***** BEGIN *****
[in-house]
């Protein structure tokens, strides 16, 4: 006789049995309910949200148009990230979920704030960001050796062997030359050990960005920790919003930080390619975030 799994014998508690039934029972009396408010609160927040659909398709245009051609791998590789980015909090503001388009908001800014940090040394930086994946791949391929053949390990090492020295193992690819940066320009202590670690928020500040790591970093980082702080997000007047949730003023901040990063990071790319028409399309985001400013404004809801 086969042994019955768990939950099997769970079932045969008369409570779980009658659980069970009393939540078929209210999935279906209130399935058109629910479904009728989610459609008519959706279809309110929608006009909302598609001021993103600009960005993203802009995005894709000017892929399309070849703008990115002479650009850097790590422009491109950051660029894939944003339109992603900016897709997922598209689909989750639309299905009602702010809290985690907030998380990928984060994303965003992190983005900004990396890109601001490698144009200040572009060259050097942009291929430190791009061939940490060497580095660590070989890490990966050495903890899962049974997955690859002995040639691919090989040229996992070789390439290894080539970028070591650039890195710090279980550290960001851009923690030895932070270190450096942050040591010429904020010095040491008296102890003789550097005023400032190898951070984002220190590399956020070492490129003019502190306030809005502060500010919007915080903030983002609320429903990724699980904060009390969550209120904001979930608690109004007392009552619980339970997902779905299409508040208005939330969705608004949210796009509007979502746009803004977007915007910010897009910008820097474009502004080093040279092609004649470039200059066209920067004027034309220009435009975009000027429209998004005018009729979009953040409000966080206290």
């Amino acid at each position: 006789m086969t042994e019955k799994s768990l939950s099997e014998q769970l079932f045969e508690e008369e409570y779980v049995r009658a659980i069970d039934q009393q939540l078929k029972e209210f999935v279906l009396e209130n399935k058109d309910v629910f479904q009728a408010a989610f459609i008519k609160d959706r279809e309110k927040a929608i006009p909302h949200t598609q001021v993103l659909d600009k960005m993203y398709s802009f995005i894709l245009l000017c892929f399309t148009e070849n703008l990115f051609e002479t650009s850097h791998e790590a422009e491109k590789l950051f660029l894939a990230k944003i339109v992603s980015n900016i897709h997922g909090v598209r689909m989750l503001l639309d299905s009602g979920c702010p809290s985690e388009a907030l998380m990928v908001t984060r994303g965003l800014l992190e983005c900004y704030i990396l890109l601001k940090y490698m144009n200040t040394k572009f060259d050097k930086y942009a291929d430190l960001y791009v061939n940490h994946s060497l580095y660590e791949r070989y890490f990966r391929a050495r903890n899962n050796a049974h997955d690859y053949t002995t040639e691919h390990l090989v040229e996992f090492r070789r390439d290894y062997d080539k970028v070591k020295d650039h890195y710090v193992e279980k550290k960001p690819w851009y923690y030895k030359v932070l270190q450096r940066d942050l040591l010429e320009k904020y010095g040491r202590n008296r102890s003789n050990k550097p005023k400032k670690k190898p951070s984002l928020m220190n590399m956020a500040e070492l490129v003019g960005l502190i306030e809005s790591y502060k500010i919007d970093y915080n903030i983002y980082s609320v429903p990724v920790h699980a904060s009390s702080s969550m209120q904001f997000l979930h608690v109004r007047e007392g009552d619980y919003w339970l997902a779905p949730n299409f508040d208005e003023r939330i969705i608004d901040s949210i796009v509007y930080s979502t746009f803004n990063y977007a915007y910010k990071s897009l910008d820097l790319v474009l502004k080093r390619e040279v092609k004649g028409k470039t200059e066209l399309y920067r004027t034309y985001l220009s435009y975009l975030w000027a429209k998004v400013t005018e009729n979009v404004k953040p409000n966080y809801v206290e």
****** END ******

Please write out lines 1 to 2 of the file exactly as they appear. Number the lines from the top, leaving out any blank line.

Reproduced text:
[in-house]
């Protein structure tokens, strides 16, 4: 006789049995309910949200148009990230979920704030960001050796062997030359050990960005920790919003930080390619975030 799994014998508690039934029972009396408010609160927040659909398709245009051609791998590789980015909090503001388009908001800014940090040394930086994946791949391929053949390990090492020295193992690819940066320009202590670690928020500040790591970093980082702080997000007047949730003023901040990063990071790319028409399309985001400013404004809801 086969042994019955768990939950099997769970079932045969008369409570779980009658659980069970009393939540078929209210999935279906209130399935058109629910479904009728989610459609008519959706279809309110929608006009909302598609001021993103600009960005993203802009995005894709000017892929399309070849703008990115002479650009850097790590422009491109950051660029894939944003339109992603900016897709997922598209689909989750639309299905009602702010809290985690907030998380990928984060994303965003992190983005900004990396890109601001490698144009200040572009060259050097942009291929430190791009061939940490060497580095660590070989890490990966050495903890899962049974997955690859002995040639691919090989040229996992070789390439290894080539970028070591650039890195710090279980550290960001851009923690030895932070270190450096942050040591010429904020010095040491008296102890003789550097005023400032190898951070984002220190590399956020070492490129003019502190306030809005502060500010919007915080903030983002609320429903990724699980904060009390969550209120904001979930608690109004007392009552619980339970997902779905299409508040208005939330969705608004949210796009509007979502746009803004977007915007910010897009910008820097474009502004080093040279092609004649470039200059066209920067004027034309220009435009975009000027429209998004005018009729979009953040409000966080206290």